It’s always great when theatres such as the Liverpool Empire to be able to still host one the UK’s oldest and best-respected opera companies, the Welsh National Opera (aka Cenedlaethol Cymru). In a culture which seems saturated with reality TV vacuousness, it’s vital that theatres still offer people an opportunity to access live opera.
The WNO took a bold step in choosing Mozart’s classic opera Cosi Fan Tutte (1790) and Handel’s oratorio Jephtha (1752) – as well as a production of La Boheme. Eschewing the easier route of presenting them in original form with traditional costumes and scenery, they instead presented Cosi Fan Tutte in a 1960’s seaside setting and Jephtha against a 1940’s office backdrop.
There seemed to be a mixed reaction from whispers amongst the aisles as to whether people approved of the modern take, but keeping the pieces relevant and contemporary can entice new audiences to what is perceived to be something of a dying art form. Do we really want to see Mozart’s operas performed in powder-puff wigs and corsetry, again? On this score, the WNO must be commended.
Jephtha takes its lead from the biblical story from the Book Of Judges concerning a conflict Israelites and Ammonites. It was the last oratorio that Handel composed: finished despite the composer losing his sight during this period. Jephtha, the main character, leads the Israelites into war against the Ammonities but vows to God that if he wins the war, he will sacrifice the first living creature that he sees upon his return. Unfortunately, that happens to be his only daughter Iphis.
The WNO chose a stark, almost cold 40’s working-man’s office to be the back drop for the singers; it allowed the audience enjoy the real beauty of this oratorio; Handel’s music. Although the libretto is not particularly strong – written by Reverend Thomas Morell – the true power lies within the music; delivered to the beautiful orchestral accompaniment of strings, harpsichord and basso continue, conducted by Paul Goodwin. And what a treat it was to hear some of these instruments played in a small orchestral setting.
Highlights included the aria Scenes Of Horror, Scenes Of Woe sung by Storge (Diana Montague) and a sumptuous duet between Iphis and her lover Hamor, These Labours Past, How Happy We!. Iphis (Fflur Wyn) had a really charming soprano tone which sounded delightful alongside counter-tenor Robin Blaze (Hamor). The WNO treated Handel’s oratorio with utmost respect & tonight they pulled off a honest, moving account of a biblical story with a 1940’s twist. It shouldn’t work, but it does!
Mozart’s Cosi Fan Tutte – which translates as That’s How All Women Behave – was originally banned and somewhat shunned by audiences when it first opened due to the story’s supposed misogyny. However, in the cynical gaze of the 21st century, it is a fun little story of two friends, Ferrando & Fiordiligi, who are persuaded by Don Alfonso to think that their girlfriends may not be the worthy, noble women they present themselves to be.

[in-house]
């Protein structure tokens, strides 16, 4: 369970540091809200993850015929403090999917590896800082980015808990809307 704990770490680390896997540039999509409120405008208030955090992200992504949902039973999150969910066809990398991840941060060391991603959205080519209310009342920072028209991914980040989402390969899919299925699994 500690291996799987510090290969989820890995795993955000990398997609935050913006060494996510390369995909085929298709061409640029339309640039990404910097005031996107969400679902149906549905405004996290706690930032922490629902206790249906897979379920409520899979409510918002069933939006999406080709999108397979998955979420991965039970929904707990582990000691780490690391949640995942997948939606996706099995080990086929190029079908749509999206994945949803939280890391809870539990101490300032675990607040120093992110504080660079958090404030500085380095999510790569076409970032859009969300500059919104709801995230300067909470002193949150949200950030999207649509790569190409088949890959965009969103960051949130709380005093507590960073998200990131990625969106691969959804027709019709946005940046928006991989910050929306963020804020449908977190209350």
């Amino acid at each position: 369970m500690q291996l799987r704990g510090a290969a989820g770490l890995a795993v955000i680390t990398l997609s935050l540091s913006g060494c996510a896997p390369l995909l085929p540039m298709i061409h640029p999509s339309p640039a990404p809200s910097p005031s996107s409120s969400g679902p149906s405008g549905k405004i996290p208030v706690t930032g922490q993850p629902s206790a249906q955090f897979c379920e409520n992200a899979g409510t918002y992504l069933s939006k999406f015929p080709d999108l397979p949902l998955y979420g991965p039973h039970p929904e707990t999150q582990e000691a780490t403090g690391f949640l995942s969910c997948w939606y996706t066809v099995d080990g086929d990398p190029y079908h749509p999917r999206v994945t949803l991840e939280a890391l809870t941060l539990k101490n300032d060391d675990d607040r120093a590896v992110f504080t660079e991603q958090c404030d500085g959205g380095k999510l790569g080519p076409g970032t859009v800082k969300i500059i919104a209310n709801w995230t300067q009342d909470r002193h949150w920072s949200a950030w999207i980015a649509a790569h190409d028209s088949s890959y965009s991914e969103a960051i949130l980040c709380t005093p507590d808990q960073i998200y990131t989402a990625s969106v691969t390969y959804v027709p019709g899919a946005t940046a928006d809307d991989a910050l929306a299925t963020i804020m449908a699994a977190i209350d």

Don Alfonso believes that female fidelity is rare as the “Arabian Phoenix”: everyone has heard of it, but no one has ever seen it. The rest of the plot that follows is a topsy turvy rollercoaster of disguises, fibbing, infidelity, fake deaths and even a touch of raunchiness – something for everyone!
The backdrop of the 60’s seaside works well in bringing out the fun and flirty nature of this comical opera. We see the female characters Dorabella and Guglielmo supposedly waving goodbye to their lovers in Act I; but they’re actually waving goodbye to their moral fibres – a point emphasised onstage by the constant murmur of the sea, inspiring the characters to break free of their moral concerns.
The chorus and the principal singers really do pull off the quirky, comical libretto with highly stylised performances, led again by a fantastic small chamber orchestra conducted by Mark Wigglesworth.
It is saddening that the theatre was barely full downstairs for both of these operas, and it was also noticeable that most of the audience was over 50. It begs the question as to why more – particularly younger – people don’t visit the opera.
Is it too high brow? Are they too long? Do people feel there’s nothing to relate to? Have musical theatre productions shoved opera out of the way? With these shows in Liverpool the Welsh National Opera proved that – more than ever – we must cherish these classic operas. Sometimes they just need a makeover.
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